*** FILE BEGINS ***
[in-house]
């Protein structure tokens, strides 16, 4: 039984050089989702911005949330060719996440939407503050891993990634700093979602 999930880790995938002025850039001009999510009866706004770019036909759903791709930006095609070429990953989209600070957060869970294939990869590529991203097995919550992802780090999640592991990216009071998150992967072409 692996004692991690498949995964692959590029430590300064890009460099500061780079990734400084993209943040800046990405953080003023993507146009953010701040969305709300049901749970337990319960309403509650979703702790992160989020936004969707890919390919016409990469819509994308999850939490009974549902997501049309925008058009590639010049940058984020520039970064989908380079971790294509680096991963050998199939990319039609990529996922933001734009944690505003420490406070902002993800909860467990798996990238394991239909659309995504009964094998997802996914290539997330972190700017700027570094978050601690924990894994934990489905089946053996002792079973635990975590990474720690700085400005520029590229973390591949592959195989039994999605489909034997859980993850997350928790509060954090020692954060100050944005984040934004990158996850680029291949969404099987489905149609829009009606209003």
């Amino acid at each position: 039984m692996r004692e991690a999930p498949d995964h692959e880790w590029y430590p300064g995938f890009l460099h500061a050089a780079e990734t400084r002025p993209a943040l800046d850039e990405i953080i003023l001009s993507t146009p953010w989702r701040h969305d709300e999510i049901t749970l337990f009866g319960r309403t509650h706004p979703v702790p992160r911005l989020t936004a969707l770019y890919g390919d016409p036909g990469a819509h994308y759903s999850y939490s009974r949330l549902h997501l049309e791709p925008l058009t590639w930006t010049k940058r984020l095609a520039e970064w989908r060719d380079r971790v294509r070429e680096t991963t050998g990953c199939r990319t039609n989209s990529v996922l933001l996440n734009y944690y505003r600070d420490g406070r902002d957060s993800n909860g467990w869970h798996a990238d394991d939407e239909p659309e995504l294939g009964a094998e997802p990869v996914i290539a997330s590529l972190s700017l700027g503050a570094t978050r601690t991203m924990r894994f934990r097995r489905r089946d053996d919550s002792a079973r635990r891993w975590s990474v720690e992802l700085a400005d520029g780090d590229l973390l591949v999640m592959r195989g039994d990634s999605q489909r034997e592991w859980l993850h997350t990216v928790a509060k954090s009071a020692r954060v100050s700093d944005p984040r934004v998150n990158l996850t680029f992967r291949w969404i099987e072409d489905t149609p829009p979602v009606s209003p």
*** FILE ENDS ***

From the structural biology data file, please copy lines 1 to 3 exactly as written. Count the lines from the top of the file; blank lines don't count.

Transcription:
[in-house]
């Protein structure tokens, strides 16, 4: 039984050089989702911005949330060719996440939407503050891993990634700093979602 999930880790995938002025850039001009999510009866706004770019036909759903791709930006095609070429990953989209600070957060869970294939990869590529991203097995919550992802780090999640592991990216009071998150992967072409 692996004692991690498949995964692959590029430590300064890009460099500061780079990734400084993209943040800046990405953080003023993507146009953010701040969305709300049901749970337990319960309403509650979703702790992160989020936004969707890919390919016409990469819509994308999850939490009974549902997501049309925008058009590639010049940058984020520039970064989908380079971790294509680096991963050998199939990319039609990529996922933001734009944690505003420490406070902002993800909860467990798996990238394991239909659309995504009964094998997802996914290539997330972190700017700027570094978050601690924990894994934990489905089946053996002792079973635990975590990474720690700085400005520029590229973390591949592959195989039994999605489909034997859980993850997350928790509060954090020692954060100050944005984040934004990158996850680029291949969404099987489905149609829009009606209003």
């Amino acid at each position: 039984m692996r004692e991690a999930p498949d995964h692959e880790w590029y430590p300064g995938f890009l460099h500061a050089a780079e990734t400084r002025p993209a943040l800046d850039e990405i953080i003023l001009s993507t146009p953010w989702r701040h969305d709300e999510i049901t749970l337990f009866g319960r309403t509650h706004p979703v702790p992160r911005l989020t936004a969707l770019y890919g390919d016409p036909g990469a819509h994308y759903s999850y939490s009974r949330l549902h997501l049309e791709p925008l058009t590639w930006t010049k940058r984020l095609a520039e970064w989908r060719d380079r971790v294509r070429e680096t991963t050998g990953c199939r990319t039609n989209s990529v996922l933001l996440n734009y944690y505003r600070d420490g406070r902002d957060s993800n909860g467990w869970h798996a990238d394991d939407e239909p659309e995504l294939g009964a094998e997802p990869v996914i290539a997330s590529l972190s700017l700027g503050a570094t978050r601690t991203m924990r894994f934990r097995r489905r089946d053996d919550s002792a079973r635990r891993w975590s990474v720690e992802l700085a400005d520029g780090d590229l973390l591949v999640m592959r195989g039994d990634s999605q489909r034997e592991w859980l993850h997350t990216v928790a509060k954090s009071a020692r954060v100050s700093d944005p984040r934004v998150n990158l996850t680029f992967r291949w969404i099987e072409d489905t149609p829009p979602v009606s209003p």